A recent USA survey has shown that the use of cellphones in the classroom is at a tipping point – click here to read about it.
According to the Developing Telecoms website 90% of all telephone lines in Africa are mobile and market penetration is expected to reach more than 50% this year – representing a total of more than 500 million people in Africa owning a cellphone, several countries have broken the 100% market penetration threshold and some countries’ cellphone markets are growing at more than 100% per annum.
A 2008 research project which tracked cellphone usage among school children in South Africa, specifically in a township school, showed that when pupils used a cellphone for learning purposes they achieved better results than those who did not. When one considers the incredible market penetration of MXit, the popular mobile messaging service with 27-million subscribers, and the pervasiveness of mobile phones in the youth market, it is surprising that most schools still maintain draconian no-phone policies. Pupils are told that mobile phones are not welcome in the classroom or on the school premises at all. They are told that the one device with which they communicate and share information is not welcome in the place in which they spend 8 hours a day learning to communicate and share information!
It seems to me that a more open approach is required. I recently heard cellphones referred to as “mobile learning devices”. I like this as it sets the tone right from the outset. It says to the student that if you want to use your cellphone for learning it is welcome but if you intend to use it in inappropriate ways and in a manner which will distract you from learning then you had best keep it at home. If our teachers are willing to use mobile phones in their teaching and pupils know what is expected from them, I believe the temptation to abuse this everyday piece of technology at school will be greatly reduced.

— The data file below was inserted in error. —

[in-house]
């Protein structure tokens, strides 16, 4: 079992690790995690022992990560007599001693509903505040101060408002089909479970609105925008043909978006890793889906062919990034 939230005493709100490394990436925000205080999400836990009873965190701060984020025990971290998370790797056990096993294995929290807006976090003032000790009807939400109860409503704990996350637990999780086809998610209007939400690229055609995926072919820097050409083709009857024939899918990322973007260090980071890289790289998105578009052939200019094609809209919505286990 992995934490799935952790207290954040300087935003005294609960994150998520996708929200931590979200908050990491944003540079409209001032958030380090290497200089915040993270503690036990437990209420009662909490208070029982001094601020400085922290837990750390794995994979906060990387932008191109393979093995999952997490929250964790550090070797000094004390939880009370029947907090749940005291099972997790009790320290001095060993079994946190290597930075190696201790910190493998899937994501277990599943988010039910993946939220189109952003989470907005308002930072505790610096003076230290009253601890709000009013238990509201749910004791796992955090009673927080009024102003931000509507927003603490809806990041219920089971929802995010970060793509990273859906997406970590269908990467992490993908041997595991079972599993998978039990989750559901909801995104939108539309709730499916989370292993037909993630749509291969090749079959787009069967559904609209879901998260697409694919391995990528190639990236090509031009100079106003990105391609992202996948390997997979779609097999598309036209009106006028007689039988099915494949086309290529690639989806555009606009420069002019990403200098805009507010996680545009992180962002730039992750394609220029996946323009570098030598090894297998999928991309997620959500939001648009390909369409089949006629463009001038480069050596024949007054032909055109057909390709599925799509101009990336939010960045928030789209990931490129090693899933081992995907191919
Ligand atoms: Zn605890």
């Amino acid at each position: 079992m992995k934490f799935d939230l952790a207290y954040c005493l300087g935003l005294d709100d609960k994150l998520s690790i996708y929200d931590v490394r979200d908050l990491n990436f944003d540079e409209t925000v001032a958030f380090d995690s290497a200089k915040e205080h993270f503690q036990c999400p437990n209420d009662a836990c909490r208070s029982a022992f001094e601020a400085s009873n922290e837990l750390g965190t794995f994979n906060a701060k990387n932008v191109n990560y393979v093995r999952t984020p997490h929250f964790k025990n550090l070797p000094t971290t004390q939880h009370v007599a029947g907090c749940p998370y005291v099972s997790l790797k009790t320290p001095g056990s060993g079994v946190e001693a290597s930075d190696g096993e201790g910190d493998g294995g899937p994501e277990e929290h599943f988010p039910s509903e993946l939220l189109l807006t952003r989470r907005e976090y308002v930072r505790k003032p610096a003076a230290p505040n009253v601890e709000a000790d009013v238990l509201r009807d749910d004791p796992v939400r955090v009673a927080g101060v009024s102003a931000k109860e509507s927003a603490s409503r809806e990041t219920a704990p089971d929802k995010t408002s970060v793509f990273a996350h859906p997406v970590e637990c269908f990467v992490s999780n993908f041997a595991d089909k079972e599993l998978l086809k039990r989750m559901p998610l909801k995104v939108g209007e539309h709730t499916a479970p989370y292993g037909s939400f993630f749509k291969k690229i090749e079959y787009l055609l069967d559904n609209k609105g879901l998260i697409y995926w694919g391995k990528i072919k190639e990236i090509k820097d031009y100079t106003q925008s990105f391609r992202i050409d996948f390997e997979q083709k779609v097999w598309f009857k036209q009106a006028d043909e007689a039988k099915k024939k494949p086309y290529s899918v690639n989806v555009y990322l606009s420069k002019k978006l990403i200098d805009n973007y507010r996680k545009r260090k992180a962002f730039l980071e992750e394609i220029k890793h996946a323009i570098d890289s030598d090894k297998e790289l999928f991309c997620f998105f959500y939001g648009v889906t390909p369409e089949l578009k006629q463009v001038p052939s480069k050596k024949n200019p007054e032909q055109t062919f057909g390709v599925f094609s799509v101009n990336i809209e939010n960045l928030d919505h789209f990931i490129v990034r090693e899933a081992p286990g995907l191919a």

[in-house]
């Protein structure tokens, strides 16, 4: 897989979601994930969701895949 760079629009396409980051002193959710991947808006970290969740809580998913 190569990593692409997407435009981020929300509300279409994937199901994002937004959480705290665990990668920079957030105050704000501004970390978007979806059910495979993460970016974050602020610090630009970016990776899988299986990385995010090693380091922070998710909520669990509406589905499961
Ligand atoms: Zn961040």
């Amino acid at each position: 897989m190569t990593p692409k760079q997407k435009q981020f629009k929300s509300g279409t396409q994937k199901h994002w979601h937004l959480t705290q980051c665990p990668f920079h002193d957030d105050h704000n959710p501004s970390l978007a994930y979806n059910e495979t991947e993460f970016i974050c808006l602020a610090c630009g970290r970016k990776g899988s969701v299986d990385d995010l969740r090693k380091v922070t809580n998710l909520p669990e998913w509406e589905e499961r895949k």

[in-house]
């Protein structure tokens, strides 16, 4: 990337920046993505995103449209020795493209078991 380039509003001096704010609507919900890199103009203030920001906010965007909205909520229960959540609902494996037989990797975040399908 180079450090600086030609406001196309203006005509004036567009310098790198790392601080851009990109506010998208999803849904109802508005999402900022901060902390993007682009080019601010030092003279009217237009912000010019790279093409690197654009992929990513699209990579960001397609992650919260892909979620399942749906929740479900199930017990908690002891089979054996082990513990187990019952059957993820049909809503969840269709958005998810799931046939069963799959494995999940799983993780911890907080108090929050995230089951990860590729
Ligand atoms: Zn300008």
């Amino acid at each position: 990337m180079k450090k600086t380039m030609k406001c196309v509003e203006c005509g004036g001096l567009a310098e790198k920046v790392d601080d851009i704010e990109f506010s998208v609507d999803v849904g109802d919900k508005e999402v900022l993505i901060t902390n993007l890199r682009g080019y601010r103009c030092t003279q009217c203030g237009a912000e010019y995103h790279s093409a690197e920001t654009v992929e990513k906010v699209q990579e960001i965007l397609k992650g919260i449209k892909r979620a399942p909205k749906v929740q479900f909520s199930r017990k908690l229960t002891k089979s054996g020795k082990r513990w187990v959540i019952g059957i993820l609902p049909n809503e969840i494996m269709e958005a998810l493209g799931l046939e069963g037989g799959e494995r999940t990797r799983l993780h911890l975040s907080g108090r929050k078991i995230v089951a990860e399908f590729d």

Imagine if your pupils could use cellphones in the classroom to record science experiments on video or through a series of still photographs and then upload these to an online sharing site complete with all the necessary notes, observations and conclusions. Imagine allowing your pupils to take their mobile phones on a field trip to interview experts, celebrities, museum staff, curators of national monuments and so on and then using that audio record to produce a piece of primary research or use as part of a report-back session. Imagine your pupils using Twitter from the mobile phones with a class specific hashtag to produce an ongoing backchannel to your lessons. Imagine your class using their mobile phones to record the planting of seeds and tracking their growth for tabulation in a Natural Science module.
The possibilities are endless if only we are brave enough to venture into waters many of our colleagues find frightening. Are you brave enough? Will you take that first step into a brave new world where your students can use the technology with which they are most familiar to learn about that which they are not?
Innovative usage of mobile learning in schools is starting to take hold, with
forward-thinking educators understanding that today’s students don’t just want mobile learning — they actually need it.
I am now on mid-year break and am finally catching up on all my outstanding admin – including this blog!
Does your school use social media? Do you have a social media policy for pupils and/or staff? What role does social media play in your marketing plans? Is there someone on staff assigned to social media? Should you concern yourself with this “fad”?
These questions are extremely relevant to schools today and it is shocking to me to find that most schools have only given social media a cursory glance. In a world where interacting on social media has overtaken pornography as the number one online activity and where reputations (both personal and corporate) are made and broken through the power of collaborative discussion, schools cannot, dare not, think that they can shut themselves off from the power and omnipresence of social media.
Not only are parents and community members on social networks, pupils are as well. Are we teaching them the skills needed to be responsible and safe while using these tools or do we simply ban their use at school and blindly assume that they will be alright while accessing them at home?
Digital literacy and digital lifeskills should be compulsory components in school curricula. I don’t see that at present in many school and I believe one of the biggest reasons is the lack of a suitably interested or qualified teacher. I also believe that it many cases the school principal is also blissfully unaware of the need for education in this sphere.
With all this in mind, Tim and I are in the process of setting up a consultancy to work with schools in the fields of social media and helping teachers utilise the power of technology to teach in more effective and creative ways. There is more to Google than searching for information…
If you would like us to speak at your school or would simply like to know more, please drop us a line at firstname.lastname@example.org
We cannot afford to ignore this … what are you doing about social media in your school? Leave a comment and share your thoughts…
Update – see presentation here